Custom Hearing Protection

What is custom hearing protection?

Hearing protectors- plugs- made with moulding materials inserted into the canal can be customised to fit the wearers ear shape- making for an extremely comfortable fit.

It differs from the ‘one shape fits all’ of foam disposable plugs or over-the-head earmuffs as our plugs are significantly more durable, easier to clean and can be modified with miniature valves to attenuate background noise levels by up to 34dB (a Class 5 rating certified by the National Acoustics Laboratory in Australia).

What is the difference between different custom moulded hearing protectors that are on offer?

There are different grades of silicone quality and different manufacturing processes.

For our benchmark plug, our manufacturer uses dental grade acrylic and hand casting and crafting methods- and for good reason. The finish, durability and wearer comfort is top shelf.

We can cite you people who have been happily wearing our custom plugs 5, 10 and 15 years or more.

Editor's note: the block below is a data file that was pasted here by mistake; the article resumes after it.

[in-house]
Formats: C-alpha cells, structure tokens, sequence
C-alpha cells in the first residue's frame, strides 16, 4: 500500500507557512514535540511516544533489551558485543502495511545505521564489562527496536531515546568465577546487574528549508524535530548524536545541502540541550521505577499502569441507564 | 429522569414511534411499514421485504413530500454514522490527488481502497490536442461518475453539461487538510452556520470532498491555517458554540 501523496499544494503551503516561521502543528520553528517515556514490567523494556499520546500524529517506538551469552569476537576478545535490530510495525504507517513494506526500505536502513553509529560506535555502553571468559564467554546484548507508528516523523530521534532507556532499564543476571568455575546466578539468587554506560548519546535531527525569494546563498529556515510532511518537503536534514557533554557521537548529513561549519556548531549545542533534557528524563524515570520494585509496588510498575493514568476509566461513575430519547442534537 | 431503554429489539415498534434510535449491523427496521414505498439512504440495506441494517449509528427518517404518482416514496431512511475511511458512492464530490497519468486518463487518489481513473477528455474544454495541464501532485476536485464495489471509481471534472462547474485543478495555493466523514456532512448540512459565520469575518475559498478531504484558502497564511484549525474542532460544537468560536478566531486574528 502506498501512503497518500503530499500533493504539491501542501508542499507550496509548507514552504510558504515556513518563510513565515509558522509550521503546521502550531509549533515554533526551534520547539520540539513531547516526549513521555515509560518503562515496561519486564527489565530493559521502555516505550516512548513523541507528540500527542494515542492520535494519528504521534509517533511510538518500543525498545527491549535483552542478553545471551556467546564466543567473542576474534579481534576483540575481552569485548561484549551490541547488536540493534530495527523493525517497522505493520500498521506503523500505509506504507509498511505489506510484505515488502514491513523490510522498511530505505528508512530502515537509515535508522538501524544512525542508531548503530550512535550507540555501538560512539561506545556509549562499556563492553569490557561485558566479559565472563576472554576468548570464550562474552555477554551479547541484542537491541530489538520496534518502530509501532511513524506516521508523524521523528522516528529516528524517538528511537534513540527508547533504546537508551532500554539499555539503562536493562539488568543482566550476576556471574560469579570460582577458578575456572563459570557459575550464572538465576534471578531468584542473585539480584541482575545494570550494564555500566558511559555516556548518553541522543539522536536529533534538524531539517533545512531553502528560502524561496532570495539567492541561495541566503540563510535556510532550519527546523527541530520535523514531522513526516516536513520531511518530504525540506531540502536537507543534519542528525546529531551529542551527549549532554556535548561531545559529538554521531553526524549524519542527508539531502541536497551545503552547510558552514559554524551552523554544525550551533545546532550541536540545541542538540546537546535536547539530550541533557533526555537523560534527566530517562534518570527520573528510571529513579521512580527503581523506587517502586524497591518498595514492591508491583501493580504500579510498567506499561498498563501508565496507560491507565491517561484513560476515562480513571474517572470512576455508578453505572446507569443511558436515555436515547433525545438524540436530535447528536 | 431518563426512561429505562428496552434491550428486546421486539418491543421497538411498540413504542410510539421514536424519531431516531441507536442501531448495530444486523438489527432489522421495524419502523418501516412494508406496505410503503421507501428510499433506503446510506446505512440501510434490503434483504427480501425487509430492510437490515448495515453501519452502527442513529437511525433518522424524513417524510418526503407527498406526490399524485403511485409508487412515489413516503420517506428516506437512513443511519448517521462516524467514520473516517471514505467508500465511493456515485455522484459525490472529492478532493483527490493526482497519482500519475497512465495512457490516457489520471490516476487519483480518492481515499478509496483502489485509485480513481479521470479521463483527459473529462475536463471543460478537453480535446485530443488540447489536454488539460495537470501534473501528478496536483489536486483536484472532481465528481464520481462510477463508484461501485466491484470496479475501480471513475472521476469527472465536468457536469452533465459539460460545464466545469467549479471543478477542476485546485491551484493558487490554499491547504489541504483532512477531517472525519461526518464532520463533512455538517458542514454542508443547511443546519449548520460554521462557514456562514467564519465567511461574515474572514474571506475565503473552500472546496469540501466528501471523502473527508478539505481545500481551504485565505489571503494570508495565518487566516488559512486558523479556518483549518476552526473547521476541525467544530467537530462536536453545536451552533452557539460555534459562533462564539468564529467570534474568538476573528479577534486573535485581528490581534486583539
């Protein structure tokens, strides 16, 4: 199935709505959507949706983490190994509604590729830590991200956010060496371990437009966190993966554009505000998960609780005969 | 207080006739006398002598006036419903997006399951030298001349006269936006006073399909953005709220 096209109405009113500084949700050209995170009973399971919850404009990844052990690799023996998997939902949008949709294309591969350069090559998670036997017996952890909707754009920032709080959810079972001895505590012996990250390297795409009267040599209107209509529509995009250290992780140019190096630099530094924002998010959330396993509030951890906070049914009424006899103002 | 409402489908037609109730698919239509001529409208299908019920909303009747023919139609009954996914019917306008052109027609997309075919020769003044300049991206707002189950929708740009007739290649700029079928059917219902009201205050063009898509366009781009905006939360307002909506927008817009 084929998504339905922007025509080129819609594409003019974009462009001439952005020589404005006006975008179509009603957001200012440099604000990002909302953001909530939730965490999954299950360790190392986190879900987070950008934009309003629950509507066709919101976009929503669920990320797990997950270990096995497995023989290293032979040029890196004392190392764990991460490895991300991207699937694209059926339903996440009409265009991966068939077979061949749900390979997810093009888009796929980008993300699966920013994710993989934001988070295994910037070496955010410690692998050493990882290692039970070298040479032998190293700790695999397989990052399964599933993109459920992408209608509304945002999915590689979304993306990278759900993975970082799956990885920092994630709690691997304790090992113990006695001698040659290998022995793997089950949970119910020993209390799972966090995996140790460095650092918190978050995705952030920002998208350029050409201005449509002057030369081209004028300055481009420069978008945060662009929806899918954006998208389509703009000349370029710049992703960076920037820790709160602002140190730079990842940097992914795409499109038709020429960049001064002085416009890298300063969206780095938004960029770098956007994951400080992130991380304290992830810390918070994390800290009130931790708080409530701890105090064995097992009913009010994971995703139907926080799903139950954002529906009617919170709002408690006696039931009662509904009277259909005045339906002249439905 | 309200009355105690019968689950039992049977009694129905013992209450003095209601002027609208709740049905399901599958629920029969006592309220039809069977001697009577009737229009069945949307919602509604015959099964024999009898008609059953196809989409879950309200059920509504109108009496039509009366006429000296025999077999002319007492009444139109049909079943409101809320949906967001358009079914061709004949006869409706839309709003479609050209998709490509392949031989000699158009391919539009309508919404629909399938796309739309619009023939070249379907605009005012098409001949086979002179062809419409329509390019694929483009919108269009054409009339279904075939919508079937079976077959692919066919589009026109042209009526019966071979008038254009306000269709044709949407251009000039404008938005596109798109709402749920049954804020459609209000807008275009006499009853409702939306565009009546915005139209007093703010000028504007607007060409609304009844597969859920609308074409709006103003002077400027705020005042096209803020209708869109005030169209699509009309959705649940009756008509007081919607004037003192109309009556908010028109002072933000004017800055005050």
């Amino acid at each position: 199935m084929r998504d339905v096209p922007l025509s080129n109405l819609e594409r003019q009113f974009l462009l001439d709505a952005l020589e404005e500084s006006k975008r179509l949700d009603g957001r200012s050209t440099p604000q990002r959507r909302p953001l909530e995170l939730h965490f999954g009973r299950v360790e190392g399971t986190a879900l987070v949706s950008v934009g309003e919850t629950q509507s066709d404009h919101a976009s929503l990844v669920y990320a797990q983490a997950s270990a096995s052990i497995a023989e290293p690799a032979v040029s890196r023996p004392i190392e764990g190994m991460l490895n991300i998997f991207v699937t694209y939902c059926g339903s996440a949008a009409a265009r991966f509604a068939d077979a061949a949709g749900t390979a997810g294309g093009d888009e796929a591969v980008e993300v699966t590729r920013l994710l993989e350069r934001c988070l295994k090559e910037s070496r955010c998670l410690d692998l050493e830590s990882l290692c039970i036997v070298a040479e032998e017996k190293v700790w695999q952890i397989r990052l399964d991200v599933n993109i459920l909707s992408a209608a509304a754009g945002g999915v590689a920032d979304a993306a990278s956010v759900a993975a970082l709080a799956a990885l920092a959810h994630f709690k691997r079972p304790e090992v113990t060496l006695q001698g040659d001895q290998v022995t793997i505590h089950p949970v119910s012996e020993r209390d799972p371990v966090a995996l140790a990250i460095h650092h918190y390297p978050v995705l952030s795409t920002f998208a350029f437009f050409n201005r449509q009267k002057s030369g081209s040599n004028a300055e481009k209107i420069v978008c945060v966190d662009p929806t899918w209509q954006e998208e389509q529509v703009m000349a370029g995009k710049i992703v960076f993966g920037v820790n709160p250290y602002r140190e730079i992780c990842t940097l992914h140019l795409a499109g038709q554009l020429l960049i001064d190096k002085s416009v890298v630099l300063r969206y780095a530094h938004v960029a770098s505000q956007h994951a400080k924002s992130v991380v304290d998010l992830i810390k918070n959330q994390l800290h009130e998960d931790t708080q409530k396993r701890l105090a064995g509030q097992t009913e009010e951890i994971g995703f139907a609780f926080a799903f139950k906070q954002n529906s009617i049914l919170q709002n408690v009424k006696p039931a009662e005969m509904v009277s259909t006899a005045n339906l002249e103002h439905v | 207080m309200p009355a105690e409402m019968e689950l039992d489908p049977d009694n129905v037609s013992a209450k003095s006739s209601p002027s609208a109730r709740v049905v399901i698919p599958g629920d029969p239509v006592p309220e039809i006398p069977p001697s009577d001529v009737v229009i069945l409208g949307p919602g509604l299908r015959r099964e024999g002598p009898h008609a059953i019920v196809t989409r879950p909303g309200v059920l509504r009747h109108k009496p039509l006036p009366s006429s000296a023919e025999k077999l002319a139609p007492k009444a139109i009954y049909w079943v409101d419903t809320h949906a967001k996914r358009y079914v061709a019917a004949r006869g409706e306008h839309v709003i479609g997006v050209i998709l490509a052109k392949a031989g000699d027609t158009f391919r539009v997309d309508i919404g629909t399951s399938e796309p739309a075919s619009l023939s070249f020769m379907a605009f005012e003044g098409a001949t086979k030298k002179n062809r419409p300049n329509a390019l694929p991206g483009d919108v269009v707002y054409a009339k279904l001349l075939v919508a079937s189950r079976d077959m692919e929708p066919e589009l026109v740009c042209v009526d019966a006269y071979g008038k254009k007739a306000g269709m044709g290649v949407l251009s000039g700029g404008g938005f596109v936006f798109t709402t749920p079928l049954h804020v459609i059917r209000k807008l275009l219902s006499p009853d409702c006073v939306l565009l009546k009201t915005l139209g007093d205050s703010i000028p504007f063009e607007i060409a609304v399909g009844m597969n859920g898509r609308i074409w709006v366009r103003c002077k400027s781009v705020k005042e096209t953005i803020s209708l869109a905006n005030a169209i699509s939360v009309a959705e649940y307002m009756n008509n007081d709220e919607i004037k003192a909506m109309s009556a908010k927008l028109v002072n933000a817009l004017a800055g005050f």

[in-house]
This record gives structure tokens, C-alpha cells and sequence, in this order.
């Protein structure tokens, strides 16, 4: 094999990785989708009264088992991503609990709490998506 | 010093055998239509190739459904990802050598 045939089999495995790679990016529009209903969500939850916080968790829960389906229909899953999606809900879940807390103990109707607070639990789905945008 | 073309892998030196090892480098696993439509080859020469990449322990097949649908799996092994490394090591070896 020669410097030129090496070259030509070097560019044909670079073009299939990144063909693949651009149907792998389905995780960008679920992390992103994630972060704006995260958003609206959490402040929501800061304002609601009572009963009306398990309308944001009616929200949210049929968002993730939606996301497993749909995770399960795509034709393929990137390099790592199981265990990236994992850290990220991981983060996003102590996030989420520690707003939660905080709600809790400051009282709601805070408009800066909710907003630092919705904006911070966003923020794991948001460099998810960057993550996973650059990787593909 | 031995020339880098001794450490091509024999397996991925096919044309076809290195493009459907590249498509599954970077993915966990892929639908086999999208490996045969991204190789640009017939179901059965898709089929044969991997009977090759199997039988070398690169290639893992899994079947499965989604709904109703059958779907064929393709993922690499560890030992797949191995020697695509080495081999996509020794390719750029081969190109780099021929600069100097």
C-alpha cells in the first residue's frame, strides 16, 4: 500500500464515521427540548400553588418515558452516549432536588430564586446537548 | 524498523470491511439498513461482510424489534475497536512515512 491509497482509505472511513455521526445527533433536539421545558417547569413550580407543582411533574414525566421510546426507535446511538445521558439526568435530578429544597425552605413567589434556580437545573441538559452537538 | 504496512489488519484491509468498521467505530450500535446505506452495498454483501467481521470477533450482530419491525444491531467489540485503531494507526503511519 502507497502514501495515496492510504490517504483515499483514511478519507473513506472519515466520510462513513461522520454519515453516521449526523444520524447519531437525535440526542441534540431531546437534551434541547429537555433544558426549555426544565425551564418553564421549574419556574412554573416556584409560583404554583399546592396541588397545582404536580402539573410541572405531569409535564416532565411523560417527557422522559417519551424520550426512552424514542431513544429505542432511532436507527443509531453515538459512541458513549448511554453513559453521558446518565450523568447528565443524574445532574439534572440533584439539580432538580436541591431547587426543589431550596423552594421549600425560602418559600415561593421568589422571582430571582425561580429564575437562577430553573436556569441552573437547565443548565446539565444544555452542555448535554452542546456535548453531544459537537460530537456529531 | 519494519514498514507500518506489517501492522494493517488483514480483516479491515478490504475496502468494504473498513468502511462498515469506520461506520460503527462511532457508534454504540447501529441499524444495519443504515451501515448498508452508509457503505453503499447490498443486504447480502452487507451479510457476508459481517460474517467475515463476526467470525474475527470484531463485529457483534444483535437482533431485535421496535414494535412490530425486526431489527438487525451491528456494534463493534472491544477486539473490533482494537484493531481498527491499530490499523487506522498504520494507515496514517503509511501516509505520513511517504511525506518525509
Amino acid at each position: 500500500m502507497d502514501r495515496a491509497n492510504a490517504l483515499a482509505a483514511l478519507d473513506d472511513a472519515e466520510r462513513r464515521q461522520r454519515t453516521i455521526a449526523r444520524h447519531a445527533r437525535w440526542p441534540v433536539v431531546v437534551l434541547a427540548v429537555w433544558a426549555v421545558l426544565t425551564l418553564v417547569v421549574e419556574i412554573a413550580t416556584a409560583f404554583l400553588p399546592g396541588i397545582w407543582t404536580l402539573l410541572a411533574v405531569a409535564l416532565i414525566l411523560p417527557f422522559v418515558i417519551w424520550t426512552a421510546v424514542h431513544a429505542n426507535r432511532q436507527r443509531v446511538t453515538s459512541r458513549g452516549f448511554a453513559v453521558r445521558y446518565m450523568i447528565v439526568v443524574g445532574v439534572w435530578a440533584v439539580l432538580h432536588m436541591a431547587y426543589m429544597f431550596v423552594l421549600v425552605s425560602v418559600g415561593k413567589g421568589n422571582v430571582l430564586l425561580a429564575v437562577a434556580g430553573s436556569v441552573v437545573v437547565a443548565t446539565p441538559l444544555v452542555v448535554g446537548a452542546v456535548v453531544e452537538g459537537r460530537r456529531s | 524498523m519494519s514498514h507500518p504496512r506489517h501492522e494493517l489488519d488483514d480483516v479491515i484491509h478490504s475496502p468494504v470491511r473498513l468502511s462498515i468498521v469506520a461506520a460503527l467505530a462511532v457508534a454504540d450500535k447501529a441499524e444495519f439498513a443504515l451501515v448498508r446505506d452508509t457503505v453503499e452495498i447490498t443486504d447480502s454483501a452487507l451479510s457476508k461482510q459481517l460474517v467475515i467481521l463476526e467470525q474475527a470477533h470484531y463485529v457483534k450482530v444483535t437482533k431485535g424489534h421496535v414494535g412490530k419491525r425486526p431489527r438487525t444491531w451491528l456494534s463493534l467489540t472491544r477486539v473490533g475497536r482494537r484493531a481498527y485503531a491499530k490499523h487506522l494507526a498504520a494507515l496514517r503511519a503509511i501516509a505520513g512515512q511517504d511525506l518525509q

What are the benefits in having custom hearing protector program?

Our cost-benefit calculator will show that over a period of years, the spend on disposable ear plugs will significantly overrun the cost of custom moulded hearing plugs. (To request a copy of this calculator, just complete our web enquiry form).

Disposable ear plugs are easily lost, easily dirtied but more importantly easily misfitted- giving the wearer a false sense of security.

Custom plugs eliminate many of these problems, but have in-built safety redundancy-they won’t seat, unless fitted correctly. In other words, the wearer is unlikely to misfit their custom plugs. High user acceptance with our plugs ensures maximum compliance.